Sunday’s double-header of the Daytona 500 and the 85th annual Academy Awards isn’t just for sports and showbiz writers; the big spectator events offer plenty of spin-off angles and scope for business journalists of all stripes.
Even if you aren’t near Florida or Hollywood, you can tap in to some related action. Obviously viewing parties related to the multi-hour shows are a popular focus for journalists; racing- and movie-themed party supplies and provisions may not be at Super Bowl level but hosts do tend to organize around the race, the awards show or both, and stores cater to them. Bars, restaurants, even fundraising galas benefit from the 500, too.
But beyond partying, these two events celebrate industries that reach into just about every market, and you can have some fun finding local ties to the speeday or the sound stage. Related to the Oscars, check into the movie theater and cinema industries and the local film-making scene, or even the local market and employment prospects (TV commericals and the like) for aspiring actors. Acting scams (fake talent scouts and such) and even bogus film investment schemes are not unheard of it you like that angle.
For a little more octane, some racing-related ideas include:
How local racing fares. Aside from superspeedways like those in Indianapolis and Daytona, local venues still abound. From small country dragways to substantial regional ovals, chances are there are one or more tracks in your market. The online National Speedway Directory can help you locate area facilities, from go-kart tracks on up, and it provides helpful background information about various forms of racing, as well. You can check in with track operators and with officials at sanctioning bodies like the Sports Car Club of America about the state of local and amateur racing. What sort of employment does it generate, and what sort of annual spending do local enthusiasts do on their vehicles, club activities and more? Check with area academic and business economists or lenders and insurers, who might be able to ballpark the economic impact of the local racing scene. Does it generate any tourism or other business for hospitality businesses, repair shops and the like?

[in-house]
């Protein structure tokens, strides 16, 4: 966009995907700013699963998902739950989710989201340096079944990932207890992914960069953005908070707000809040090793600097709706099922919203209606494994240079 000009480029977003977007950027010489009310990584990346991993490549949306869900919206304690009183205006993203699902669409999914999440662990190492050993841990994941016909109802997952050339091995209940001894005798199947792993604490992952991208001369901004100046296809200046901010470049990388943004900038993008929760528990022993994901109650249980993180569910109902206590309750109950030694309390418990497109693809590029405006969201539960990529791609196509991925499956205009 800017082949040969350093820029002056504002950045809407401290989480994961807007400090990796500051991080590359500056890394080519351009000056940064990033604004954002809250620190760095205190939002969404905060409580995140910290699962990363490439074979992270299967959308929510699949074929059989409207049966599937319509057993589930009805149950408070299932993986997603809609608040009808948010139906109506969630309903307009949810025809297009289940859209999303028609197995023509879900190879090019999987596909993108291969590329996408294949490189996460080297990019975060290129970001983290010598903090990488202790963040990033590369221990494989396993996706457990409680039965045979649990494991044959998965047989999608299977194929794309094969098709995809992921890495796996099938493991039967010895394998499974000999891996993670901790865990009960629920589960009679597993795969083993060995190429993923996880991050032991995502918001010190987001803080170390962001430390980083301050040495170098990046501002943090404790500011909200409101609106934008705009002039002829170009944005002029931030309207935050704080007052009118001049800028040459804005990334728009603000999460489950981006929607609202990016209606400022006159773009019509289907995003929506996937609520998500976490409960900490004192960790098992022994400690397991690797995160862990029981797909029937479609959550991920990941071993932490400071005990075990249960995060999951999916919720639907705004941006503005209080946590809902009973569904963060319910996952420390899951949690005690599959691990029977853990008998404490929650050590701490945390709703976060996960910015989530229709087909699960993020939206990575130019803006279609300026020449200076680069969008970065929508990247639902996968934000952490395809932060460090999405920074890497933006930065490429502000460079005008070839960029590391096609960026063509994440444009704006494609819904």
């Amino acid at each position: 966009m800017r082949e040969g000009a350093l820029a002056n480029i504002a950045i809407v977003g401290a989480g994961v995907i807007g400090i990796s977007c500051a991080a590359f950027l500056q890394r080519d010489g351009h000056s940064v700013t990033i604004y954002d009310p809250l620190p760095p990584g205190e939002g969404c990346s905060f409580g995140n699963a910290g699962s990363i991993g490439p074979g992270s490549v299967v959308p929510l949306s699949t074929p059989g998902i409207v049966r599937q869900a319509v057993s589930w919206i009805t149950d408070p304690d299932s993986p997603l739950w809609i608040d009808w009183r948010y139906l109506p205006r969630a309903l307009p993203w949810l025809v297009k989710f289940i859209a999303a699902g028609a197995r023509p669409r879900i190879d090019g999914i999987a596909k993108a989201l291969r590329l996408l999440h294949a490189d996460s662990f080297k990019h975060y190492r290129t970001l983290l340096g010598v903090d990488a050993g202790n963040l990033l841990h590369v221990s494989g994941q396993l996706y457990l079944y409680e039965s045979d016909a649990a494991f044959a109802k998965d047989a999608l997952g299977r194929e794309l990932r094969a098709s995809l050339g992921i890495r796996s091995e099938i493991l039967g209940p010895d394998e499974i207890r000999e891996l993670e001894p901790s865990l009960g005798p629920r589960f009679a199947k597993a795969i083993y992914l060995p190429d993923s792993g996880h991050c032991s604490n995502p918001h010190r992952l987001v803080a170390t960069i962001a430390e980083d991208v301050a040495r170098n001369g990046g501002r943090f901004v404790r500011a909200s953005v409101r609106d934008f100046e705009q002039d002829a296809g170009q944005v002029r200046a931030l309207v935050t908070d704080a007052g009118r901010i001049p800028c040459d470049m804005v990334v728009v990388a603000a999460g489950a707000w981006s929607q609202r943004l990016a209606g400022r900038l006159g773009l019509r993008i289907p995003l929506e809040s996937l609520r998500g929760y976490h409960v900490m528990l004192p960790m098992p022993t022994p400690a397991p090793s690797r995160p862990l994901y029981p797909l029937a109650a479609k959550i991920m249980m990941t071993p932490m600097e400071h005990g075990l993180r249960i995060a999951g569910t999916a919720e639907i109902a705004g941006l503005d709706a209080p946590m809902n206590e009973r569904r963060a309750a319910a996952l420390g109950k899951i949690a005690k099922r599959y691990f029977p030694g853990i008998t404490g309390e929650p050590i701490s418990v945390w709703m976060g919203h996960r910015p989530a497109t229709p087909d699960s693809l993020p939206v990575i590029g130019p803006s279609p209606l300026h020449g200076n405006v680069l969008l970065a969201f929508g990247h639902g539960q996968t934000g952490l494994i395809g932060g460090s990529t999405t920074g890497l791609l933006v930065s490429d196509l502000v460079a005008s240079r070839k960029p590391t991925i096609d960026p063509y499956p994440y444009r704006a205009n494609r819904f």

Women and racing. In light of Danica Patrick’s historic pole position (lead starting position) for the Daytona 500, the first time a woman has been fastest in qualifying attempts for the race, you might seek out women-owned and operated racing teams, vendors or other affiliated businesses. Resources like Female Racing News and the Womens Motorsports Foundation for leads; your area’s branch of the federal Small Business Association and business incubators may also be able to point you to women-owned businesses serving the automotive and motorsports industries.
Performance driving schools. Here’s an informal directory of high-performance and racing schools nationwide; if you find one located near you, a story about the business model, how the economy has affected demand, corporate spending on high-performance driving training and other business elements could be an interesting tie-in to race weekend.
Suppliers and vendors. From oil filters to fire safety equipment, the professional and amateur motorsports industry consumes a lot of materials. You might be surprised to find local companies that cater to far-away race teams and tracks; check out, for example, the exhibitor list of expos such as the Performance Racing Industry trade show, or contact the Specialty Equipment Manufacturers Association for pointers to members near you.
Here’s a story from National Defense about specialty machinists and other racing-industry suppliers eyeing the defense industry for more work — a notion probably squelched by looming cuts from sequestration, but still worth a look from small-business and technology angles.